• Lauren Bloom is an interfaith minister and attorney who focuses on professional and personal integrity. Her career has been devoted to helping business professionals earn and maintain the trust of their clients, cutomers, colleagues and associates. An internationally-recognized expert on business and professional ethics, Lauren has appeared as a keynote speaker across North America and in Europe.

    Lauren lives in Springfield, Virginia outside of Washington, D.C.

  • Mental Health Matters More than Profits

    Posted on by smartauthorsites

    It feels as though the world is in mourning today for Robin Williams, comedian, actor, writer, and philanthropist extraordinaire.  Any fan could have told you that he’d suffered from bouts of depression and struggles with substance addiction.  After all, he joked about it, right?  Only Robin Williams would claim to have gone to rehab in wine country “to keep [his] options open.”  According to news reports, though, the darkness overwhelmed him yesterday, and he apparently took his own life.

    What does Robin Williams’ tragic death have to do with business ethics?   According to the Center for Disease Control, 1 in 10 Americans suffers from depression. SAVE.org, a suicide prevention site, reports that nearly 30,000 Americans take their own lives every year.  And yet, until very recently, many health insurance companies severely limited or denied coverage for mental health care.   The Affordable Care Act, derisively dubbed “Obamacare” by its relentless opponents, changes that.  One of its key benefits is requiring insurers to provide the same coverage for mental health problems as they do for other medical issues, and limiting insurers’ ability to deny coverage for preexisting mental health problems.  That has to be a good thing, right?  So, why do so many businesses continue trying to get out of offering health care benefits to their employees under the Act?  And why do so many elected officials continue to fight to repeal a law that finally offers some help to those who suffer from debilitating illness?  It’s all in the name of money, folks, and that’s about as ugly as it gets.

    Look, I know medical care can be expensive, and that mental health issues can be especially tricky to treat.  Robin Williams himself was indeniable proof of that – even repeated trips to rehab didn’t tame his demons.   I also recognize that corporate investors want and deserve reasonable returns and that the cost of health insurance cuts into companies’ profits.  But isn’t there some point where the bottom line becomes less important than the health and welfare of the workers who generate the profits in the first place?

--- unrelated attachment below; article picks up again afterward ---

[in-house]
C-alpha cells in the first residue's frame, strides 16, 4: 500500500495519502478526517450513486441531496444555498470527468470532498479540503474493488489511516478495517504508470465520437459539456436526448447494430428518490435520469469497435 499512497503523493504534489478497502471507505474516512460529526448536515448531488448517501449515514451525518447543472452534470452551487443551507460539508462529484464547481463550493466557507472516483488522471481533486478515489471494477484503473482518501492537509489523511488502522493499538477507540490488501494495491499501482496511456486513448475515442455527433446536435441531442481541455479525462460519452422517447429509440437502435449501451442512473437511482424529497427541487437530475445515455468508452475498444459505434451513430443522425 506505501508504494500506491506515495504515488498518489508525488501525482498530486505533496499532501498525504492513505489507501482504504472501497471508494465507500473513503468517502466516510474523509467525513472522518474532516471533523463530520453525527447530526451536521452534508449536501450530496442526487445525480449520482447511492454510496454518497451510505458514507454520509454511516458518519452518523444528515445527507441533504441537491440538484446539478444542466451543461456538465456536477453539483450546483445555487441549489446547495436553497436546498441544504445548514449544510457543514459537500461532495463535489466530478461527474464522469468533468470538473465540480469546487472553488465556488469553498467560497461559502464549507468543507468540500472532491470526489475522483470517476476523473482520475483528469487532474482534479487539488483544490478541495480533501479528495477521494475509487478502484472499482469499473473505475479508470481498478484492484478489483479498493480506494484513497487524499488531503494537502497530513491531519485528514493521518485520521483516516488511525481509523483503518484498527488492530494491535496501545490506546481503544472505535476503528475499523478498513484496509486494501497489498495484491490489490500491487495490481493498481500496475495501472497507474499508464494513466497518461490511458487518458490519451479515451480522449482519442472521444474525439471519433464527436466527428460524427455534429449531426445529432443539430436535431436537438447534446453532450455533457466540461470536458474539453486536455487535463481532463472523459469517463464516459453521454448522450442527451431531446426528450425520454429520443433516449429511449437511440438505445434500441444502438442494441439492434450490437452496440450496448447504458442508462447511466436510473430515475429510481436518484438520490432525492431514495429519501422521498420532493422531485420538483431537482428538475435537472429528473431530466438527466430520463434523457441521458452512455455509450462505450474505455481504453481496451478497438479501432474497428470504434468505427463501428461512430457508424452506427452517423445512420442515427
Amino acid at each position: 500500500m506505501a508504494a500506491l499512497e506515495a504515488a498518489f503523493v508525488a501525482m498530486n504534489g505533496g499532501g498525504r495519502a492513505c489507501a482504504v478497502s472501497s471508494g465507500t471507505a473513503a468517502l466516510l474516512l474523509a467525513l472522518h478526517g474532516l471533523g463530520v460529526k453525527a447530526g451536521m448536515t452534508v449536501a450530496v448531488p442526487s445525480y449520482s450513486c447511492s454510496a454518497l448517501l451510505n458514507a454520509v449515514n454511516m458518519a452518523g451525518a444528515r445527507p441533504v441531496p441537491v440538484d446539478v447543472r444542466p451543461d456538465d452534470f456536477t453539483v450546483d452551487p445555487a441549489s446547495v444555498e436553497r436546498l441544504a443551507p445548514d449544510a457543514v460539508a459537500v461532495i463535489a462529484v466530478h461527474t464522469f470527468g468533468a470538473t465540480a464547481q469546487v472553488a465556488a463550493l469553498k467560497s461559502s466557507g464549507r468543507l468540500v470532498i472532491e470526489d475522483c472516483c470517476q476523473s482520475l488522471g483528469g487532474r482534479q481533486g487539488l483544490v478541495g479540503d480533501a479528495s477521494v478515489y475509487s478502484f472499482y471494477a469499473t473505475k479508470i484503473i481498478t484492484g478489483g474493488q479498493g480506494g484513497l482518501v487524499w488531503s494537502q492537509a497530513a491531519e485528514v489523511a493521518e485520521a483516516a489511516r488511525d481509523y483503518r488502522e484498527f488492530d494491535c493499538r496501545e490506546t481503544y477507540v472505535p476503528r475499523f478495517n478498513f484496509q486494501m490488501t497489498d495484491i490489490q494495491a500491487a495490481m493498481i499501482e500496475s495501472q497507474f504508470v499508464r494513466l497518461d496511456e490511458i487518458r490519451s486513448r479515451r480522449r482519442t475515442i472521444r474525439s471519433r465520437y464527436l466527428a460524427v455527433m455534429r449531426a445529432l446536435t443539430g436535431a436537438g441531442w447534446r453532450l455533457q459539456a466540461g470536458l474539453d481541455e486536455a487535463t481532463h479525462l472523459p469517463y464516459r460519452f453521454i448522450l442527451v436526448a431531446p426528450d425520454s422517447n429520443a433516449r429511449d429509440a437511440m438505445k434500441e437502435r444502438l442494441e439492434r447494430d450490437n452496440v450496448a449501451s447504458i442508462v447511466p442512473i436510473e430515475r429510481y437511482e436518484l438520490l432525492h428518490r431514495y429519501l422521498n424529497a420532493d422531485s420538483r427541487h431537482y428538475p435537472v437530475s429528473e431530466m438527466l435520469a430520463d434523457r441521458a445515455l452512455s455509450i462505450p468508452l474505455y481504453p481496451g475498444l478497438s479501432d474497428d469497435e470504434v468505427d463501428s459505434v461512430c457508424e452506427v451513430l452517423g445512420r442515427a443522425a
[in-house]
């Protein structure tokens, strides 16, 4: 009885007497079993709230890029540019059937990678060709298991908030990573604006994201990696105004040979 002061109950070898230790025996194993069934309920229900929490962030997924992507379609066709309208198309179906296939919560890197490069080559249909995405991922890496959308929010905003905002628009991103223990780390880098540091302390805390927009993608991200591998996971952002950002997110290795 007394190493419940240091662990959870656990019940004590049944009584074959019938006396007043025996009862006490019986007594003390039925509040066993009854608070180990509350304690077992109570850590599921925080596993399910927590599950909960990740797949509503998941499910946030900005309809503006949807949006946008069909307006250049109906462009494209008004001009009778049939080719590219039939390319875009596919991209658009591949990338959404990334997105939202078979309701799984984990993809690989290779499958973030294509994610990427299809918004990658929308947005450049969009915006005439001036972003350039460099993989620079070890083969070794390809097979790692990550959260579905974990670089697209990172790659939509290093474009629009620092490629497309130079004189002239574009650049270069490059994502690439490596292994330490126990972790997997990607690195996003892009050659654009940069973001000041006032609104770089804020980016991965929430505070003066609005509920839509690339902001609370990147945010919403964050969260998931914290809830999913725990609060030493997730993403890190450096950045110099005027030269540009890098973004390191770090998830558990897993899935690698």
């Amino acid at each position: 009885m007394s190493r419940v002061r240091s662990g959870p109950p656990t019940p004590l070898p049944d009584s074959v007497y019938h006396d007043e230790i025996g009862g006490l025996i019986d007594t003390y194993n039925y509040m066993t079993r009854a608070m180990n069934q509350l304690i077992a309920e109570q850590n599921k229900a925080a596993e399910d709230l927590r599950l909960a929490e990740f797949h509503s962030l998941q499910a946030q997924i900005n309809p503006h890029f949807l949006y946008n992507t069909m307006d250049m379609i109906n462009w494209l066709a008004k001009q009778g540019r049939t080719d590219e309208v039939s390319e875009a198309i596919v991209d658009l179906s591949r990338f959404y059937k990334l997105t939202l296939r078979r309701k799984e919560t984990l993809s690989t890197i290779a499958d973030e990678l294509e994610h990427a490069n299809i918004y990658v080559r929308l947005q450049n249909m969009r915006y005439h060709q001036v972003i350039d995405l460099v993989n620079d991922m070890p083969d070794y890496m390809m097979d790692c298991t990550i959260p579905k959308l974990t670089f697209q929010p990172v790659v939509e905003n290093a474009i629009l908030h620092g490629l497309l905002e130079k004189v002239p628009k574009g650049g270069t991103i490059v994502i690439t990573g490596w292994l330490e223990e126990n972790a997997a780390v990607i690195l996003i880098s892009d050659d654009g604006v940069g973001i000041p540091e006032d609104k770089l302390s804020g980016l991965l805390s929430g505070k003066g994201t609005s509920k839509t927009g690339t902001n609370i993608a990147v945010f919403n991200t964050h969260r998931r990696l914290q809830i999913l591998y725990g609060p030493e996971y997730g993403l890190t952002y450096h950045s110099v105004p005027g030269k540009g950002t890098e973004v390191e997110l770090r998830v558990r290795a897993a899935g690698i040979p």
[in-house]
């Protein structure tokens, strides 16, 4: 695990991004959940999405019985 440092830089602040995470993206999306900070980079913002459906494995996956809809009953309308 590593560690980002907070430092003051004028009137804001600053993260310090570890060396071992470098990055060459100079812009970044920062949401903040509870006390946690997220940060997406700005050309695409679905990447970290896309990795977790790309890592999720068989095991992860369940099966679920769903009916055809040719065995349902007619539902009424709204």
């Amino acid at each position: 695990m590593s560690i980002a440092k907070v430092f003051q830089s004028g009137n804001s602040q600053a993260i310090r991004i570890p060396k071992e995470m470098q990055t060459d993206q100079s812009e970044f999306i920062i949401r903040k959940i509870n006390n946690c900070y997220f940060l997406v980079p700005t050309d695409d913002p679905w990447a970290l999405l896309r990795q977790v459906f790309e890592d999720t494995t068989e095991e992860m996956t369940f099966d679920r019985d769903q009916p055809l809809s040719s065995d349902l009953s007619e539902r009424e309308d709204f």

Robin Williams leaves behind a matchless body of artistic work, from “Mork & Mindy” to “The Crazy Ones,” including “Good Will Hunting, ” “Mrs. Doubtfire,” and my personal favorite, “The Fisher King.”  Still, I believe that the man whose loved ones described him as a good neighbor and better friend would want his legacy to include a reminder to all of us that depression isn’t self-indulgence or weakness of character, but a real illness that can and must be treated.  The best way to thank Robin Williams for the good times he gave us and to honor his memory would be to take better care of people who suffer as he did.

    Thanks, Robin, for the good times.  We’re really going to miss you.

     


    This entry was posted in Business Ethics, corporate responsibility, ethics, Personal Ethics, Social Ethics. Bookmark the permalink.

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    • “This splendid little book not only contains much of practical value (I was personally helped by it), it will encourage the development of such virtues as honesty and humility and that is no small gift.”

      --Rabbi Harold Kushner, author,
      When Bad Things Happen to Good People.

    © 2014 Lauren Bloom, J.D., LL.M. All Rights Reserved.

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